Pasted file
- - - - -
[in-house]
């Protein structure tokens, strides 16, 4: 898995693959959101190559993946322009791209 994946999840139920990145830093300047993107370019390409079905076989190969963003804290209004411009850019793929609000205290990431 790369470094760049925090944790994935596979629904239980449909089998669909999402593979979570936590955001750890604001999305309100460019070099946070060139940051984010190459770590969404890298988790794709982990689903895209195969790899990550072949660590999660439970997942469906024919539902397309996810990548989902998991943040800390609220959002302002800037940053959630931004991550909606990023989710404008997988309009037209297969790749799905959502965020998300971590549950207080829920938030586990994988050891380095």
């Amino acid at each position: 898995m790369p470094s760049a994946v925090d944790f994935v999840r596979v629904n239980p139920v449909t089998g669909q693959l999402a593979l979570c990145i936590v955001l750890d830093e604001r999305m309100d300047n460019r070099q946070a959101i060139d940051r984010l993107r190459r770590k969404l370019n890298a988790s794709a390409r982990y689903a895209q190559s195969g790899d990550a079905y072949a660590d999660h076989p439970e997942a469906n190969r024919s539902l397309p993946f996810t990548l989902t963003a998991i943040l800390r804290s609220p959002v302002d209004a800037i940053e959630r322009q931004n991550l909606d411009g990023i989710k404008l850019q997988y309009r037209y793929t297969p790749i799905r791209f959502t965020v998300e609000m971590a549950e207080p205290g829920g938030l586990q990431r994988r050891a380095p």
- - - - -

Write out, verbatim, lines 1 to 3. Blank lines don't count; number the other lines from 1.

[in-house]
């Protein structure tokens, strides 16, 4: 898995693959959101190559993946322009791209 994946999840139920990145830093300047993107370019390409079905076989190969963003804290209004411009850019793929609000205290990431 790369470094760049925090944790994935596979629904239980449909089998669909999402593979979570936590955001750890604001999305309100460019070099946070060139940051984010190459770590969404890298988790794709982990689903895209195969790899990550072949660590999660439970997942469906024919539902397309996810990548989902998991943040800390609220959002302002800037940053959630931004991550909606990023989710404008997988309009037209297969790749799905959502965020998300971590549950207080829920938030586990994988050891380095």
């Amino acid at each position: 898995m790369p470094s760049a994946v925090d944790f994935v999840r596979v629904n239980p139920v449909t089998g669909q693959l999402a593979l979570c990145i936590v955001l750890d830093e604001r999305m309100d300047n460019r070099q946070a959101i060139d940051r984010l993107r190459r770590k969404l370019n890298a988790s794709a390409r982990y689903a895209q190559s195969g790899d990550a079905y072949a660590d999660h076989p439970e997942a469906n190969r024919s539902l397309p993946f996810t990548l989902t963003a998991i943040l800390r804290s609220p959002v302002d209004a800037i940053e959630r322009q931004n991550l909606d411009g990023i989710k404008l850019q997988y309009r037209y793929t297969p790749i799905r791209f959502t965020v998300e609000m971590a549950e207080p205290g829920g938030l586990q990431r994988r050891a380095p």